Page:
Speaking of Nelson Agholor, second chances are another secret ingredient to Pederson’s leadership style. You build trust by extending it. The Eagles coaching staff proved their trust in the slots, and boy did they hit the jackpot! On the offensive side of the ball, Agholor has been a key contributor. He gave Philly the flexibility to move Jordan Matthews and obtain Ronald Darby. Defensively, the city buried Patrick Robinson in the preseason as he struggled mightily on the outside. However, Doug stuck with the veteran and looked for a way he could contribute. After moving Robinson to the slot, he has been one of highest rated slot corners in the league. Pederson’s trust in these two castoffs has paid huge dividends.
“The strength of the wolf is in the pack” – Bill Belichick
To be a good leader, you have to be a good listener. This is another area where Pederson excels. Let’s be honest. Pederson did such a great job at building a strong staff, that most fans were more excited about the coaches that surrounded him than the head coach himself. That has changed, but Doug’s listen-first mentality has his staff producing at a very high level.
His style has obviously worked wonders in the progression of Carson Wentz, who raves about the collaborative nature of the weekly game planning and his level of input. In 2016, the conversation around Wentz was usually rooted in his mechanical breakdowns. This year it seems like not only has John DeFilippo cleaned that up, but they have accelerated his development by trusting him to take total command of the offense. The results have been outstanding. Wentz is the favorite to be the NFL’s MVP.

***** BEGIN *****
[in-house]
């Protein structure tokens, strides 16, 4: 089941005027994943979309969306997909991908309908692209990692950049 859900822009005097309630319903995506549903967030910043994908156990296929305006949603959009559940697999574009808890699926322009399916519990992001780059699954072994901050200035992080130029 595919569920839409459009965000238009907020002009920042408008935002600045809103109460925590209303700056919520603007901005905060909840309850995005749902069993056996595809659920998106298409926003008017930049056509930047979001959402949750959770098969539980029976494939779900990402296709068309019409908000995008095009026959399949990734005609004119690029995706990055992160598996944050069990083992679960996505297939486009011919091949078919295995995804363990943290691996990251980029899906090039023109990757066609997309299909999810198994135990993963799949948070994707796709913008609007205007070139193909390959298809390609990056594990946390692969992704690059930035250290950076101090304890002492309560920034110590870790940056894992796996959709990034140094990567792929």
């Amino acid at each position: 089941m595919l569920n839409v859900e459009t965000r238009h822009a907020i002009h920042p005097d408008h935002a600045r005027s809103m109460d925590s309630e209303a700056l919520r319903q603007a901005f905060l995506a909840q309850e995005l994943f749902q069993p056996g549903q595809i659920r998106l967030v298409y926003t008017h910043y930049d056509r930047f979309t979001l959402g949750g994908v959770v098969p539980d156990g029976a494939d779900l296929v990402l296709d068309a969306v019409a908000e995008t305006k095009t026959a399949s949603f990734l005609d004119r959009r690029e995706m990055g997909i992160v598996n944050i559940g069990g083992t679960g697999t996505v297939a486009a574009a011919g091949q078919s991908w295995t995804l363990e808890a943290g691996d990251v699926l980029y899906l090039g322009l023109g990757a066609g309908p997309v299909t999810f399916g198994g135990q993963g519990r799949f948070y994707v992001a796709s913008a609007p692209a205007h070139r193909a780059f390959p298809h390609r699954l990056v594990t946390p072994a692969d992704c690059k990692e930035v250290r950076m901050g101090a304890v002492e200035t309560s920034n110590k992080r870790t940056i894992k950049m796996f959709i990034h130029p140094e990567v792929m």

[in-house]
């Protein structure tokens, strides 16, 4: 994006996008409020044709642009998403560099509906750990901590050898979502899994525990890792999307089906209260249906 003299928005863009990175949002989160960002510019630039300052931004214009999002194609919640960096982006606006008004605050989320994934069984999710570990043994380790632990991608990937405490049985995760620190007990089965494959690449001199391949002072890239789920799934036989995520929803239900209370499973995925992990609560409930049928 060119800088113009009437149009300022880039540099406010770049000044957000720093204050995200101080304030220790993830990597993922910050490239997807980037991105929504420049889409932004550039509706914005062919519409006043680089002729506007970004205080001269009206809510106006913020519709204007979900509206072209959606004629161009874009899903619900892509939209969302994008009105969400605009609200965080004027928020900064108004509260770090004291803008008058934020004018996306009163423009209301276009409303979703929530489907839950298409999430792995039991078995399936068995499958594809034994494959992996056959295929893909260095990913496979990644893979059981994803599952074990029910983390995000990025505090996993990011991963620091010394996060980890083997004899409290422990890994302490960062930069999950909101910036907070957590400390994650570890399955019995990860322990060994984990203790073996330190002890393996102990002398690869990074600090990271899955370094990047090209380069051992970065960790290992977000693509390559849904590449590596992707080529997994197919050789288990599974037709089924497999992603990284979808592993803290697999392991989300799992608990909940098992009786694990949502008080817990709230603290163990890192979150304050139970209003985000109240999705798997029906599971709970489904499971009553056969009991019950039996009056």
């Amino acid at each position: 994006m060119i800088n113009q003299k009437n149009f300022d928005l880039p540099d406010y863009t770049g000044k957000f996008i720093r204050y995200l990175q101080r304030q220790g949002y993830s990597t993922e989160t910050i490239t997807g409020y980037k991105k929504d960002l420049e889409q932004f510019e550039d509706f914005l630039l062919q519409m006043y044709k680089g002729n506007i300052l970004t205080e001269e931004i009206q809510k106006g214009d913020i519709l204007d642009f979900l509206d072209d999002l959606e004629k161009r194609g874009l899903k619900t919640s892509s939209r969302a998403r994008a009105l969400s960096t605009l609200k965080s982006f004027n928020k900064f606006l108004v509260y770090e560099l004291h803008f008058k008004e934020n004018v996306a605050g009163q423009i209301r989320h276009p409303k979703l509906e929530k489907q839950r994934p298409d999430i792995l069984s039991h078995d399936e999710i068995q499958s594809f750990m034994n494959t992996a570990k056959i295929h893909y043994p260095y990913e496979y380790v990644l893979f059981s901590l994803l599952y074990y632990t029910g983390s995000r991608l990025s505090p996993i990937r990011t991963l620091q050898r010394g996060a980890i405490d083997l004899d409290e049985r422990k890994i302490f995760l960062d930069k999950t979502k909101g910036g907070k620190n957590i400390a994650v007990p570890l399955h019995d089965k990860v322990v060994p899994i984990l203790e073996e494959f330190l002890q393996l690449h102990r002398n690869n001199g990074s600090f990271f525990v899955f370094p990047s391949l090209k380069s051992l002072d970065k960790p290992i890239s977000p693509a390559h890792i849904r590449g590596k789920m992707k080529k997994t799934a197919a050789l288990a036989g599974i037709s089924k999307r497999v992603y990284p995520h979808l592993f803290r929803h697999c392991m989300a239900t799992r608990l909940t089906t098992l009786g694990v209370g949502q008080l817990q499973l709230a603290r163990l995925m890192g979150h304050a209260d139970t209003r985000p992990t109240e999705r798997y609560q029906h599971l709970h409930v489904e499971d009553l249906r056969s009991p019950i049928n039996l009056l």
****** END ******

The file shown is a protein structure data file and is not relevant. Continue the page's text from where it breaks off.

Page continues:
The team is at it’s best when it plays as a unit. How strong is Pederson’s pack of wolves? There has been no bigger divisive force in our nation than the response to the national anthem protests. The topic has wedged itself into the strongest of NFL franchise’s locker rooms. Regardless of your political or sociological stances, you can’t help but leave impressed with the way the players on the Philadelphia Eagles handled the situation. Owner Jeffrey Lurie and Doug Pederson were very active listeners first, and that built a tremendous amount of credibility with the veterans on the team.
While most franchises were reactive, the publicity they created was filled with apologies and damage control. Our hometown Philadelphia Eagles made headlines for being unified, pioneering a path to understanding and change, and setting the example for the rest of the NFL. Veterans Malcolm Jenkins and Chris Long took the lead, and it speaks volumes that Doug Pederson was able to extend trust to those players to take care of the pack.
The Road to Minnesota
Doug Pederson has the NFL’s attention for sure. The Eagles and Patriots are a lot of people’s favorites to face off in this year’s Superbowl in Minneapolis. In this week’s podcast, we rightfully stopped ourselves from comparing the second-year coach to one of the greatest coaches of all time. There is a long road to Minnesota. There is a lot of challenge, adversity, and playoff games in front of us. However, the first nine games have already shown us that adversity makes this team’s bond tighter.
The full quote from Bill Belichick mentioned previously is very revealing. “There is an old saying about the strength of the wolf is in the pack, and I think there is a lot of truth to that. On a football team, it’s not the strength of the individual players, but it is the strength of the unit and how they all function together.” Every team needs talent. A franchise quarterback helps. All coaches have in the NFL have great schemes. That’s how they got hired. Ultimately, x’s and o’s are not enough.
Nobody knows if this will all lead to a Superbowl. The second-year head coach is far from a finished product. One thing is crystal clear. There doesn’t appear to be a better man to steer this ship right now, than Doug Pederson. This type of team unity and championship culture is the glue that gets great teams over the top. Now it’s our jobs as fans to extend that same level of trust to the man who fostered it. Let’s do our part to ensure it sticks all the way to Minnesota. The bond can only strengthen and the pack will only be stronger. That’s exactly how Pederson’s leadership works.